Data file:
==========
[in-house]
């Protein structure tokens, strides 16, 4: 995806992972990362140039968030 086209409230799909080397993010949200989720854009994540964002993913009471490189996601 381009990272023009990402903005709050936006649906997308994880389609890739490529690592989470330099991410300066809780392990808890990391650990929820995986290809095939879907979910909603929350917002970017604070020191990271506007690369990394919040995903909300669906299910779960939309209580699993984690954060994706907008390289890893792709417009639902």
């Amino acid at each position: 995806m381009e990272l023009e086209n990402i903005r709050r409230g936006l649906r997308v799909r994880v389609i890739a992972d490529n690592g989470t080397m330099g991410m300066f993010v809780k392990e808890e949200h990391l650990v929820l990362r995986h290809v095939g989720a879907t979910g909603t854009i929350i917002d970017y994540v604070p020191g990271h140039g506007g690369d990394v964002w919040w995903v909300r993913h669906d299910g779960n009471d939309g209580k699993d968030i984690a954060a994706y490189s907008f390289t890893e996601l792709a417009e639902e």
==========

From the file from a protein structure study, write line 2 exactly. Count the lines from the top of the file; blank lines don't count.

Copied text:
């Protein structure tokens, strides 16, 4: 995806992972990362140039968030 086209409230799909080397993010949200989720854009994540964002993913009471490189996601 381009990272023009990402903005709050936006649906997308994880389609890739490529690592989470330099991410300066809780392990808890990391650990929820995986290809095939879907979910909603929350917002970017604070020191990271506007690369990394919040995903909300669906299910779960939309209580699993984690954060994706907008390289890893792709417009639902």